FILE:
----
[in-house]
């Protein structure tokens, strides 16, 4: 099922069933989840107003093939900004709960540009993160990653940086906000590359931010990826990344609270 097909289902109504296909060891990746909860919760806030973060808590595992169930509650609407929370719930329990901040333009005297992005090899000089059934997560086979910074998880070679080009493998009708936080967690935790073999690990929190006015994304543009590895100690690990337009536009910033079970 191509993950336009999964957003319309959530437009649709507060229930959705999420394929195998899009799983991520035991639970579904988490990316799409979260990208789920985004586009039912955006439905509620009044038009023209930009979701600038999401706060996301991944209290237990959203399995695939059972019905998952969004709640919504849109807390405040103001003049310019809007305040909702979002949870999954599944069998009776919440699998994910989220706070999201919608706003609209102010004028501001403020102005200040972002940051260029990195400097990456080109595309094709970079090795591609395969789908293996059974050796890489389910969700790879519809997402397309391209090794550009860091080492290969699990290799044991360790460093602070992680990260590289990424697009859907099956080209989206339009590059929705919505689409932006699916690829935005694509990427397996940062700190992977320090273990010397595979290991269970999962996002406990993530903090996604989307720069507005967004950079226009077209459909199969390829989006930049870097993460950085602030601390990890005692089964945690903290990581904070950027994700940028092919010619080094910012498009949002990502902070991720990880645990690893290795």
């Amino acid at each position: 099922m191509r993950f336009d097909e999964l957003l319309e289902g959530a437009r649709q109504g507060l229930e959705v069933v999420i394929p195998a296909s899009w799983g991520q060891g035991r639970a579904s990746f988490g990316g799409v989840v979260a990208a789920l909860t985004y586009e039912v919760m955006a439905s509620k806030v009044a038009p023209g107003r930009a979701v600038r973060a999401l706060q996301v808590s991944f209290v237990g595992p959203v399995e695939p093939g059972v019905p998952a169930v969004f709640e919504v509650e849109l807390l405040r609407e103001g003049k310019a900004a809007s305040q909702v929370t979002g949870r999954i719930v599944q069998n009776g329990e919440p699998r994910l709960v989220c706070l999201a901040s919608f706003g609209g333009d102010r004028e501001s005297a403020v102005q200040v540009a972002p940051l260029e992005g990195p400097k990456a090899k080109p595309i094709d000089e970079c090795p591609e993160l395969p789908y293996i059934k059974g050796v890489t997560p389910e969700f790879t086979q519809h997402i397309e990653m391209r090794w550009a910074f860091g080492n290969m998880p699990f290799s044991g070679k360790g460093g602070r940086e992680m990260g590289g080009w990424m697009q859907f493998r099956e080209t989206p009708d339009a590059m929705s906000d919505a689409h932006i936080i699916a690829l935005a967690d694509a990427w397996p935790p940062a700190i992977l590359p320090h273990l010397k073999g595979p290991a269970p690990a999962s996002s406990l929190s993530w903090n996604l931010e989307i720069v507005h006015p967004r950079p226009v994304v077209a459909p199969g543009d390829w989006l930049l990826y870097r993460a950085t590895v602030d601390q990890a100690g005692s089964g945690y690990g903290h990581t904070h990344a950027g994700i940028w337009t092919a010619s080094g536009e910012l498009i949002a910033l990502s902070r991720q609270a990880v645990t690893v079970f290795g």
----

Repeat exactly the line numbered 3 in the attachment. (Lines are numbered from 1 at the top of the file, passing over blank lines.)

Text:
């Amino acid at each position: 099922m191509r993950f336009d097909e999964l957003l319309e289902g959530a437009r649709q109504g507060l229930e959705v069933v999420i394929p195998a296909s899009w799983g991520q060891g035991r639970a579904s990746f988490g990316g799409v989840v979260a990208a789920l909860t985004y586009e039912v919760m955006a439905s509620k806030v009044a038009p023209g107003r930009a979701v600038r973060a999401l706060q996301v808590s991944f209290v237990g595992p959203v399995e695939p093939g059972v019905p998952a169930v969004f709640e919504v509650e849109l807390l405040r609407e103001g003049k310019a900004a809007s305040q909702v929370t979002g949870r999954i719930v599944q069998n009776g329990e919440p699998r994910l709960v989220c706070l999201a901040s919608f706003g609209g333009d102010r004028e501001s005297a403020v102005q200040v540009a972002p940051l260029e992005g990195p400097k990456a090899k080109p595309i094709d000089e970079c090795p591609e993160l395969p789908y293996i059934k059974g050796v890489t997560p389910e969700f790879t086979q519809h997402i397309e990653m391209r090794w550009a910074f860091g080492n290969m998880p699990f290799s044991g070679k360790g460093g602070r940086e992680m990260g590289g080009w990424m697009q859907f493998r099956e080209t989206p009708d339009a590059m929705s906000d919505a689409h932006i936080i699916a690829l935005a967690d694509a990427w397996p935790p940062a700190i992977l590359p320090h273990l010397k073999g595979p290991a269970p690990a999962s996002s406990l929190s993530w903090n996604l931010e989307i720069v507005h006015p967004r950079p226009v994304v077209a459909p199969g543009d390829w989006l930049l990826y870097r993460a950085t590895v602030d601390q990890a100690g005692s089964g945690y690990g903290h990581t904070h990344a950027g994700i940028w337009t092919a010619s080094g536009e910012l498009i949002a910033l990502s902070r991720q609270a990880v645990t690893v079970f290795g």